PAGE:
Who doesn’t have a dozen favorite Drucker quotes? “Drucker” is, of course, Peter Drucker the legendary management guru who lives on in quotes.
And that’s the problem.
A lot of business people know all the great Drucker quotes, but they’ve never read the books. Or they read the books years ago and forgot the points, remembering only the quotes.
What’s worse, people actually run companies and departments and government agencies by Drucker quotes. Not Drucker concepts, which work, but Drucker quotes—misremembered, out of context, and incomplete.
If Drucker had known how some of his quotes would be abused, even reversed to defend bad management, he would have never said them.
For the sake of American business, I propose we banish one famous Drucker quote from the language and from the practice of management.
“What gets measured gets managed.”
This is the most evil and destructive Drucker quote of all time. I hear it at least once a month, usually to justify elimination of tasks that cannot easily be measured using the kinds of simple yardsticks executives fancy. Ya know, unmeasurable work like ingenuity, coaching, innovation, creativity, and, Drucker's favorite, imagination.
Yet, Drucker’s own work, if anyone bothered to read the books, counters the popular misunderstanding of the quote. For example, Drucker’s praise of knowledge workers includes this caveat:
Working on the right things is what makes knowledge work effective. This is not capable of being measured by any of the yardsticks for manual work.
Moreover, because knowledge work cannot be measured the way manual work can, one cannot tell a knowledge worker in a few simple words whether he is doing the right job and how well he is doing it.
How often do executives push down responsibility for profits to the lowest levels of the company? And each time, these executives use Drucker’s bastardized quote to justify the proliferation of P&L down to call center reps. Again, if these executives bothered to read Drucker, they would quickly learn how wrong they are:
He saw to it that the yardsticks throughout the system by which managers and their operations were judged, measured service fulfillment rather than profit performance. Managers are responsible for service results. It is then the job of top management to organize and finance the company so as to make the best service also result in optimal financial rewards.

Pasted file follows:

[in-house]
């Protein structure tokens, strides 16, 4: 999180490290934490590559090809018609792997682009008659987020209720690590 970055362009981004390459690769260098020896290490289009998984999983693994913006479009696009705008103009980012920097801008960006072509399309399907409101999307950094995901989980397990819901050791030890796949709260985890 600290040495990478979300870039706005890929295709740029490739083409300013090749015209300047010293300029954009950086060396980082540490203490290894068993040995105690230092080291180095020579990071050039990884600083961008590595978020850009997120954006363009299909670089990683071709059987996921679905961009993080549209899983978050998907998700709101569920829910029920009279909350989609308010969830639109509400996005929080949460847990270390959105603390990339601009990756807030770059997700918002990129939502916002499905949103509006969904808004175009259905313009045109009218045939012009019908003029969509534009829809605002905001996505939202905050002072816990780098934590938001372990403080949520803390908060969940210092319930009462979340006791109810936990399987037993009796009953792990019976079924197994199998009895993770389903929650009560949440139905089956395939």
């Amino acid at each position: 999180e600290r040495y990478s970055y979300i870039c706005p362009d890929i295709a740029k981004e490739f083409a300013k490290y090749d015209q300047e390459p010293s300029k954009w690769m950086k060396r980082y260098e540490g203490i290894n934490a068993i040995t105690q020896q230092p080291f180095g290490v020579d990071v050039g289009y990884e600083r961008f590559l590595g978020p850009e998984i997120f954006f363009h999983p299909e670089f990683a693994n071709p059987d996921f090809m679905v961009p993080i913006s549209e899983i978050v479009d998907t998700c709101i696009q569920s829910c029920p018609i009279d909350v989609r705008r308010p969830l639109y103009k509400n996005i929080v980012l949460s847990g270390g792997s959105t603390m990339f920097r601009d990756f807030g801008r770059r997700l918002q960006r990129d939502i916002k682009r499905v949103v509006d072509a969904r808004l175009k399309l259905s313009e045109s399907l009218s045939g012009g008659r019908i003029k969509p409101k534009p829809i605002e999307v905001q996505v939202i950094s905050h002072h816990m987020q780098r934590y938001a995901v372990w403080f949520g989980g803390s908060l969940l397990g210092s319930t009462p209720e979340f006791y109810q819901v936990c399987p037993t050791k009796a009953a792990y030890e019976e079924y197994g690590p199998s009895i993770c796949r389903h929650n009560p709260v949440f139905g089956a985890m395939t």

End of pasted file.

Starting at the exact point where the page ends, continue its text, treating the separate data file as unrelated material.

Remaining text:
And the effective executive, as Drucker called them, are diligent about what to measure:
The automobile companies measured only by the conventional averages of number of accidents per passenger mile or per car. Had they gone out and looked, they would have seen the need to measure also the severity of bodily injuries resulting from accidents. And this would soon have highlighted the need to supplement their safety campaigns by measures aimed at making the accident less dangerous; that is, by automotive design. Finding the appropriate measurement is thus not a mathematical exercise. It is a risk-taking judgment.
But finding the appropriate measurement is hard work, so most executives simply tell the lowest-level employee to make more money and cut costs.
Yes, the world would be better off if Drucker had never said “what gets measured gets managed.” He must have assumed that the people who read it, executives, would execute the idea in the context of Drucker’s entire work. But executives do not. Instead, they use the quote to defend bad decisions—decisions often in direct violation of Drucker’s philosophy.
The good news: Drucker never said it.
Those who apochriphally attribute the quote to Drucker might actually be referring to William Thomson, Lord Kelvin: "If you can not measure it, you can not improve it."
The full proposition is: 'What gets measured gets managed - even when it's pointless to measure and manage it, and even if it harms the purpose of the organisation to do so.'
Got that, American business executives? Be very, very careful what you measure and what importance you place on the numbers. As Ridgway explains in his paper, "Dysfunctional Consequences of Performance Management" (pdf available here, and I highly recommend it):
Quantitative measures of performance are tools, and are undoubtedly useful. But research indicates that indiscriminate use and undue confidence and reliance in them result from insufficient knowledge of the full effects and consequences. Judicious use of a tool requires awareness of possible side effects and reactions. Otherwise, indiscriminate use may result in side effects and reactions outweighing the benefits, as was the case when penicillin was first hailed as a wonder drug. The cure is sometimes worse than the disease.
Being a Drucker fan, I’m happy to learn and pass along the fact that Peter Drucker never said the thing I wish Drucker never said.
Now, if business executives would unlearn it, we’d all be better off.
(Note: All Drucker quotes are taken from his book, The Effective Executive. Read it.)